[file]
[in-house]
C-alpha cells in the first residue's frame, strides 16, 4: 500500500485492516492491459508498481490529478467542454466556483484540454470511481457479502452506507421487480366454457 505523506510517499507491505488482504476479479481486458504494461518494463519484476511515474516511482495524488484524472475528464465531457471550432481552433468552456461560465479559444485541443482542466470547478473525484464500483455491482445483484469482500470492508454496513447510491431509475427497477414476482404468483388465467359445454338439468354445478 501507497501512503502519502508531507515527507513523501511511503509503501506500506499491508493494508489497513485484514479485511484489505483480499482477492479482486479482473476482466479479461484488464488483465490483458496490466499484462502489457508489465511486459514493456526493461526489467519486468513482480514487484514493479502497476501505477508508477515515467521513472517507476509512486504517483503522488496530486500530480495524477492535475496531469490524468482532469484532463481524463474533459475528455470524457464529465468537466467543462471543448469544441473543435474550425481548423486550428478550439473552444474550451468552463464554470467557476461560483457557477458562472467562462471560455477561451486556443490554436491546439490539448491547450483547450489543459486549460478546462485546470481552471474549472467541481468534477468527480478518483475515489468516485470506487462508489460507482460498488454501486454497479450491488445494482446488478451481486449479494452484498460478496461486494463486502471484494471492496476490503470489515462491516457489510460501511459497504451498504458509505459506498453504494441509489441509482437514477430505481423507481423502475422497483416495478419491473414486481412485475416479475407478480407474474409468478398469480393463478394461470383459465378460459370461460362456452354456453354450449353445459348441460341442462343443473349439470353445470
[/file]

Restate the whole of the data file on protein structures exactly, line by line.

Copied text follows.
[in-house]
C-alpha cells in the first residue's frame, strides 16, 4: 500500500485492516492491459508498481490529478467542454466556483484540454470511481457479502452506507421487480366454457 505523506510517499507491505488482504476479479481486458504494461518494463519484476511515474516511482495524488484524472475528464465531457471550432481552433468552456461560465479559444485541443482542466470547478473525484464500483455491482445483484469482500470492508454496513447510491431509475427497477414476482404468483388465467359445454338439468354445478 501507497501512503502519502508531507515527507513523501511511503509503501506500506499491508493494508489497513485484514479485511484489505483480499482477492479482486479482473476482466479479461484488464488483465490483458496490466499484462502489457508489465511486459514493456526493461526489467519486468513482480514487484514493479502497476501505477508508477515515467521513472517507476509512486504517483503522488496530486500530480495524477492535475496531469490524468482532469484532463481524463474533459475528455470524457464529465468537466467543462471543448469544441473543435474550425481548423486550428478550439473552444474550451468552463464554470467557476461560483457557477458562472467562462471560455477561451486556443490554436491546439490539448491547450483547450489543459486549460478546462485546470481552471474549472467541481468534477468527480478518483475515489468516485470506487462508489460507482460498488454501486454497479450491488445494482446488478451481486449479494452484498460478496461486494463486502471484494471492496476490503470489515462491516457489510460501511459497504451498504458509505459506498453504494441509489441509482437514477430505481423507481423502475422497483416495478419491473414486481412485475416479475407478480407474474409468478398469480393463478394461470383459465378460459370461460362456452354456453354450449353445459348441460341442462343443473349439470353445470